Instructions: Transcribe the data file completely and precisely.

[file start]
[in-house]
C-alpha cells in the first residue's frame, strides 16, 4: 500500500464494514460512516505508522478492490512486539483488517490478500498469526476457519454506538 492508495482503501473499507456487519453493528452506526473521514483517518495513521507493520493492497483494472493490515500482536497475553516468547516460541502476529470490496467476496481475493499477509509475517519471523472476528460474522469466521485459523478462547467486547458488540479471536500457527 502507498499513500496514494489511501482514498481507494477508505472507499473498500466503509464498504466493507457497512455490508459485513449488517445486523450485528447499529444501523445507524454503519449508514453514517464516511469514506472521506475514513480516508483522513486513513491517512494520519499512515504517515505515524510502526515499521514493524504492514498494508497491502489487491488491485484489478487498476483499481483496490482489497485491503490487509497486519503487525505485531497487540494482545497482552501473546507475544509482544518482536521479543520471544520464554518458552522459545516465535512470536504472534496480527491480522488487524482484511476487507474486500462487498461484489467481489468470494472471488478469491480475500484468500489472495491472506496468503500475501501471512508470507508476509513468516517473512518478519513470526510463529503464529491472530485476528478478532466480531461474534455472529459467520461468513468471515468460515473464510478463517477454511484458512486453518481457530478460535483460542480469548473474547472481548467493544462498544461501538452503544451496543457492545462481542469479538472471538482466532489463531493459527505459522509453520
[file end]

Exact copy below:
[in-house]
C-alpha cells in the first residue's frame, strides 16, 4: 500500500464494514460512516505508522478492490512486539483488517490478500498469526476457519454506538 492508495482503501473499507456487519453493528452506526473521514483517518495513521507493520493492497483494472493490515500482536497475553516468547516460541502476529470490496467476496481475493499477509509475517519471523472476528460474522469466521485459523478462547467486547458488540479471536500457527 502507498499513500496514494489511501482514498481507494477508505472507499473498500466503509464498504466493507457497512455490508459485513449488517445486523450485528447499529444501523445507524454503519449508514453514517464516511469514506472521506475514513480516508483522513486513513491517512494520519499512515504517515505515524510502526515499521514493524504492514498494508497491502489487491488491485484489478487498476483499481483496490482489497485491503490487509497486519503487525505485531497487540494482545497482552501473546507475544509482544518482536521479543520471544520464554518458552522459545516465535512470536504472534496480527491480522488487524482484511476487507474486500462487498461484489467481489468470494472471488478469491480475500484468500489472495491472506496468503500475501501471512508470507508476509513468516517473512518478519513470526510463529503464529491472530485476528478478532466480531461474534455472529459467520461468513468471515468460515473464510478463517477454511484458512486453518481457530478460535483460542480469548473474547472481548467493544462498544461501538452503544451496543457492545462481542469479538472471538482466532489463531493459527505459522509453520